Iain M. Banks – the Culture novels are an obvious reference point for planetfall. In early drafts I described AIs and technology, almost justifying their use in the story. After a while I came to the conclusion that most sci-fi readers would either have read the Culture novels, or ones similar to them. And following successful sci-fi novels, I chose not to explain how (most of) the technology in planetfall works. It just does. A justified universe loses some of its sheen and magic; if you spend your time trying to convince the reader that what they’re reading is reality, you allow them pause for thought, room for scepticism. If that justification is taken away and the reader is presented with a universe in which there is such technology, they will accept it and focus more on the narrative.
Cartoons and comics – at one point, Verigua transforms into a fairy-like character, which is a reference to (but not a borrowing of) Disney’s Tinkerbell. I made the fairy a little colder and more elfin in its face, but certainly the visual imagery is influenced by Tinkerbell drawing her wand over the Disney castle logo and leaving trails of glitter. The mouse that Verigua becomes when visiting the depths of the colony is a mixture of Reepicheep (the Narnia books) and Fievel (An American Tail). The old British comic The Eagle is referenced several times: first when The Mekon makes a sly appearance when Win and Verigua go up in the flying saucer (the green lizard-like man on a floating platform); and, second in the ship name Eagle’s Dare, which also combines a reference to Dan Dare, the erstwhile hero of the comic’s main strip, and the Eagle ship from Space 1999, on which the description of the Eagle’s Dare spaceship rests.
There are lots of references to music, and unfortunately I’ve forgotten most of them. The majority are to Pink Floyd. Floyd geeks will be able to reel off a large number on first reading (Obscured by Clouds, Dark Side of the Moon, Meddle and the Ummagumma live album are referenced most heavily). There is also some Sonic Youth in there (Theresa’s Sound World) amongst other music. The chapter “Echoes” (the name itself being a Pink Floyd track) starts off with a son et lumiere to a soundtrack of Time, from Dark Side of the Moon. (Try it yourself, read the chapter start as the track begins just after the alarm clocks ring.)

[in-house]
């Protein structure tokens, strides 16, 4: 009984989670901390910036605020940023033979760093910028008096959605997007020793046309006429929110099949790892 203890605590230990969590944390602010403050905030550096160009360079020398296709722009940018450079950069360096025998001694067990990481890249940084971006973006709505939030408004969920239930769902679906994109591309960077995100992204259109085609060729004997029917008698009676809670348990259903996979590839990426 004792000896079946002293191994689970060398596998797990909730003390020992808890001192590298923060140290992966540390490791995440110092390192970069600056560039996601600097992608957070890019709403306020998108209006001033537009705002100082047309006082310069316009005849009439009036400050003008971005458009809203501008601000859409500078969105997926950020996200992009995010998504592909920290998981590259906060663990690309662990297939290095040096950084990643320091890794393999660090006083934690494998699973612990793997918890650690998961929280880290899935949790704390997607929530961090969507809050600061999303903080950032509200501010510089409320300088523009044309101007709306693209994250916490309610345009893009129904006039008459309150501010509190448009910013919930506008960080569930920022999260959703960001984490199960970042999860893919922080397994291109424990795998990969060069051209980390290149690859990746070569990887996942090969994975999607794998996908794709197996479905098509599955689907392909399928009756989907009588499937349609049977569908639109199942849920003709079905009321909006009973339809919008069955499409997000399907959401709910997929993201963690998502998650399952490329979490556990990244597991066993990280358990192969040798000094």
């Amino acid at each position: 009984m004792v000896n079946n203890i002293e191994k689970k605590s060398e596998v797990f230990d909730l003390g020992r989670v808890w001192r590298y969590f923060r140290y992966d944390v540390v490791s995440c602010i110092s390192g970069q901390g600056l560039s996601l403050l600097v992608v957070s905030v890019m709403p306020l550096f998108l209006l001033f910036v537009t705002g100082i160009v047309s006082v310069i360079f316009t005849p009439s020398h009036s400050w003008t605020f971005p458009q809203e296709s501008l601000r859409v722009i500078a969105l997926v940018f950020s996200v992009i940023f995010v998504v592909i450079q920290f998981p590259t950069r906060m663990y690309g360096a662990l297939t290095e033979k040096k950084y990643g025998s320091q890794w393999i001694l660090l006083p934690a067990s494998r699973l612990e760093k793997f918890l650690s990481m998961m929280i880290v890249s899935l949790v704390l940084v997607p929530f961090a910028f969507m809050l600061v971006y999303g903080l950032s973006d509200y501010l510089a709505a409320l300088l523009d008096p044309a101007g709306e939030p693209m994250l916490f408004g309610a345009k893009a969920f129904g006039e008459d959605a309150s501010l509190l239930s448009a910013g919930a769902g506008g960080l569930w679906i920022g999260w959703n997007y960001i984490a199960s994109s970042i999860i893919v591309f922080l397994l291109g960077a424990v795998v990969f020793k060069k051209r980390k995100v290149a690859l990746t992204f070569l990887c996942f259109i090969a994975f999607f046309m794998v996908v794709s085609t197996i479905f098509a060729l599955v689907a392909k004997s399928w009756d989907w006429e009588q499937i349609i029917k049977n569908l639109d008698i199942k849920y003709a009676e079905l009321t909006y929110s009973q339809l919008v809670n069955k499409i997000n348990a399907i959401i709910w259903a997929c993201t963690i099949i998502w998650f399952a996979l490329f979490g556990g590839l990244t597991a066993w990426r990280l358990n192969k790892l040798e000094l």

Star Wars is the biggest reference point. Fall is a desert planet with two suns. While most people immediately think of Arakis from Frank Herbert’s Dune on reading the opening pages of planetfall (and that is a major influence), the planet was initially based on Tatooine. The site around the Fall Colony, though, is based on Uluru, previously called Ayer’s Rock. I borrowed the rock island, the inselberg, from Australia.
The end of planetfall is based not on any specific film but the sort of imagery used in sci-fi B-movies. The giant green circles beaming onto the planet from space are borrowed from two sources. First, the old RKO Radio Pictures broadcast tower seen at the beginning of their films from the 1930s. The company famously focused on B-movies for a while, during which time it produced films like Cat People and I Walked With A Zombie. And second, the stun ray used by the Stormtroopers in Star Wars: A New Hope, when they capture Princess Leia.
Toward the end of planetfall is a section based in a field of flowers. The initial part is based on Stephen King’s Children of the Corn, while the end of that section is based on imagery from The Midwich Cuckoos. And somewhere in the introductory sequence for Kate’s team is a reference to The Blob.
There are three works of art or genres specifically referenced in the first book of planetfall. The statue on Daoud’s desk is Umberto Boccioni’s Unique Forms of Continuity in Space, my favourite work of art, and a major influence on me. At some point there is a sly reference to Van Gogh’s Starry, Starry Night (which also crops up in book 2). And finally the Japanese art work which shows willow trees and Mount Fuji, mixed with a little bit of Minton’s Willow Pattern designs (which are based on Chinese scenes) for the Memorial Service.
I was careful, I hope, not to allow the cultural references to overpower the story. They are there as touchstones for description, for mood and context. They are designed, in the way they’re used, to help the reader conjure a visualisation without asking them to do too much work, so that the story can continue with as rich a base as possible.
Many of the cultural references will be invisible, with the reader unconsciously finding the right images when reading.
If you find any text which you think is a cultural reference, leave a comment, and I’ll try and confirm for you if it is what you think it is!